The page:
“It’s a great place to get away,” said Jacob Young, a park ranger at Roan Mountain State Park. “Even during this time of year, you aren’t having to fight the crowds. It’s quiet up here and, if you like nature then there is a lot to do.”
Even though visitation is down during the winter months, there are still things to do at the park. They offer hiking, biking, fishing, skiing and beautiful sightseeing.
“We have a lot of hiking trails that are still open during this time of year,” Young said. “Although it is cold, this is a wonderful time to get out on the trails to see wildlife.”
The best parts of the park during the winter months are the views and the chance to see the wildlife.
“There isn’t a lot of foliage so you can see a long way,” Young said.
However, it is important for people that are planning on taking hikes or enjoying the outdoors to remember that the park is anywhere from 10 to 15 degrees cooler once you reach the mountain, so it’s important to pack warm.
“You leave Johnson City and it could be 40 degrees, then you get here and it’s 25 or 30 with a 30-mile-an-hour wind,” Young said.
“It’s a beautiful place and we want people to come experience it but, at the same time, make sure that you’ve got plenty of gas and make sure that you have the right clothes.”
The park accommodates any groups or families that might like a ranger-led tour or hike. Those are available upon request.
“It doesn’t really matter how many people,” Young said. “If they want a ranger-led hike or ranger program, we will do that.”
One of the biggest attractions right now are the cabins located on the park’s grounds. For people that might want to enjoy the snow or the beautiful views, there are 30 cabins that are available at AAA rates. This is also a great time to visit because the cabins are 50 percent off for anyone that stays in them Thursday through Sunday from now until the end of March.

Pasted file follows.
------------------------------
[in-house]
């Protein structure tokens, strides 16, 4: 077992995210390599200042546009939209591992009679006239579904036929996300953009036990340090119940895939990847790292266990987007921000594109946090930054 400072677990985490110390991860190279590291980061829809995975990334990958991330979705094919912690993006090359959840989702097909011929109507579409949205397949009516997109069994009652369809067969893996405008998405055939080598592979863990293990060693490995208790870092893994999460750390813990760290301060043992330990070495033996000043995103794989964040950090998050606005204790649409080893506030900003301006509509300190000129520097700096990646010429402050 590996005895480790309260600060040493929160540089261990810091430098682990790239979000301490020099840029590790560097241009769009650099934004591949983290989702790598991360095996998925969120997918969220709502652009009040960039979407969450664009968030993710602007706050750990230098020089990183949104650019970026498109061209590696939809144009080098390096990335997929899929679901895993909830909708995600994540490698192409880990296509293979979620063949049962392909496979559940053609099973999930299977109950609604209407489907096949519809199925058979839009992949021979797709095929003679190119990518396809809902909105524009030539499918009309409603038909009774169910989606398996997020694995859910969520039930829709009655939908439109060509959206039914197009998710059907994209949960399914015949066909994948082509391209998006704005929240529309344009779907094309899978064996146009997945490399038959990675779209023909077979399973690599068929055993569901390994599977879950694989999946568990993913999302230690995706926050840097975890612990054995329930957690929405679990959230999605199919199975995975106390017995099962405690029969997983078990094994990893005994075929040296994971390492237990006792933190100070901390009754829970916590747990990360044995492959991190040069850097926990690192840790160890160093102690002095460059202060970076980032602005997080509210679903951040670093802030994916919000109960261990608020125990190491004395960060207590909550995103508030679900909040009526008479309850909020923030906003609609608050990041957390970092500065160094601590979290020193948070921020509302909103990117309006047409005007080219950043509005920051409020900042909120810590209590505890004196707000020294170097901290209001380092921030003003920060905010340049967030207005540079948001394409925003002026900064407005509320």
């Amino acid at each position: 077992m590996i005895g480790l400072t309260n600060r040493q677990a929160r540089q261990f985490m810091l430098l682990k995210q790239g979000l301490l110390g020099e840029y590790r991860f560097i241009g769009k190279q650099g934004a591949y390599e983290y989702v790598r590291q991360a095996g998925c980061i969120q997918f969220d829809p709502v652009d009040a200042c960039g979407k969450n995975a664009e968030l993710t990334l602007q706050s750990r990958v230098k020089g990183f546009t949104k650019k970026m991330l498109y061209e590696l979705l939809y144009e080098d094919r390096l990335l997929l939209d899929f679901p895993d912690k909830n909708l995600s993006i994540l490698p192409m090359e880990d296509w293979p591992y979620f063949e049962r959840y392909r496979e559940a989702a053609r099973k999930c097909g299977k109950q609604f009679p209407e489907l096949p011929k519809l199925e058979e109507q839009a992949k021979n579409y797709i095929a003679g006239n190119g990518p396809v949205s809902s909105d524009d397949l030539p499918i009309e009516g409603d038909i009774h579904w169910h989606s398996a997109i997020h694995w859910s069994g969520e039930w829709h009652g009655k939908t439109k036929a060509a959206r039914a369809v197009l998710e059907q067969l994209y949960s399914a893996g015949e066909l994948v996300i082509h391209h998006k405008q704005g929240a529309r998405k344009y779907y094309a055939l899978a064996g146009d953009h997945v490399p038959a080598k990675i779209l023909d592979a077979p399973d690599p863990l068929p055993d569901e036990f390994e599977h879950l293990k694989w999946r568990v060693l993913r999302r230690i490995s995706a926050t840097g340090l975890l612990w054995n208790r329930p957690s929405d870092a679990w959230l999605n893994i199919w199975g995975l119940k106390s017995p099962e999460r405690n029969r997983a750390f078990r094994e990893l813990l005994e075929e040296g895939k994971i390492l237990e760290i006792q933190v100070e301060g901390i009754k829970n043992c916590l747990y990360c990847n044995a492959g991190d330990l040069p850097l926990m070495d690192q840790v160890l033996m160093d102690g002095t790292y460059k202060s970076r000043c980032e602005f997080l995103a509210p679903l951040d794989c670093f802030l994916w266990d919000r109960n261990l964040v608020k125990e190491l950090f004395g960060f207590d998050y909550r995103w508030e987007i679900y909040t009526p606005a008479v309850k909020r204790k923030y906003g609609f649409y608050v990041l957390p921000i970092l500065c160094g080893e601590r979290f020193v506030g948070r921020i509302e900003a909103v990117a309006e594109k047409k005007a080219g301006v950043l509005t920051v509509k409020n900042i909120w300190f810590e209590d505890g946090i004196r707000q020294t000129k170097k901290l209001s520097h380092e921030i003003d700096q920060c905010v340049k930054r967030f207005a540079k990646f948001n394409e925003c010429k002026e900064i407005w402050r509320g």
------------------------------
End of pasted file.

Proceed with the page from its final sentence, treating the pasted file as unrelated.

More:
The cabins are located just eight miles from Beech and Sugar mountains, which makes for a short commute for anyone that might want to enjoy the slopes.
There is also a campground that offers 87 RV sites and 20 tent sites. Unfortunately, right now, the camp ground is undergoing a major renovation, so it's not currently open. But the major renovations, which include adding Wi-Fi internet access and newly-paved sites, will be done in the spring.
Completion of the campground project is dependent upon the cooperation of Mother Nature, but a grand opening for the public will be held Memorial Day weekend. If it is done sooner, then they will open it.
“From here on out, the campground will be open during the winter and you will be able to camp during the winter,” Young said. “We now have frost-proof spigots, so we will be able to leave the water on. And that will be a change, because normally everything is winterized during the winter months.”
The park was first thought of in the 1950s, but land wasn’t acquired until the 1960s and 1970s. It is open year-round and is most widely known for the the rhododendron gardens that begin to blossom in June. From Memorial Day to Labor Day, the park offers 20 to 25 ranger-led programs a week.
“It just gets so slow once school starts back in the fall that we kind of cut (those) off. So, in the winter months, it is just a great place to come and relax,” Young said.
For more information on the park, visit tnstateparks.com. Also now available, through the website, you can book a cabin or campsite months in advance. For more details or if you have any questions, you can contact the rangers at the park at 423-772-0190.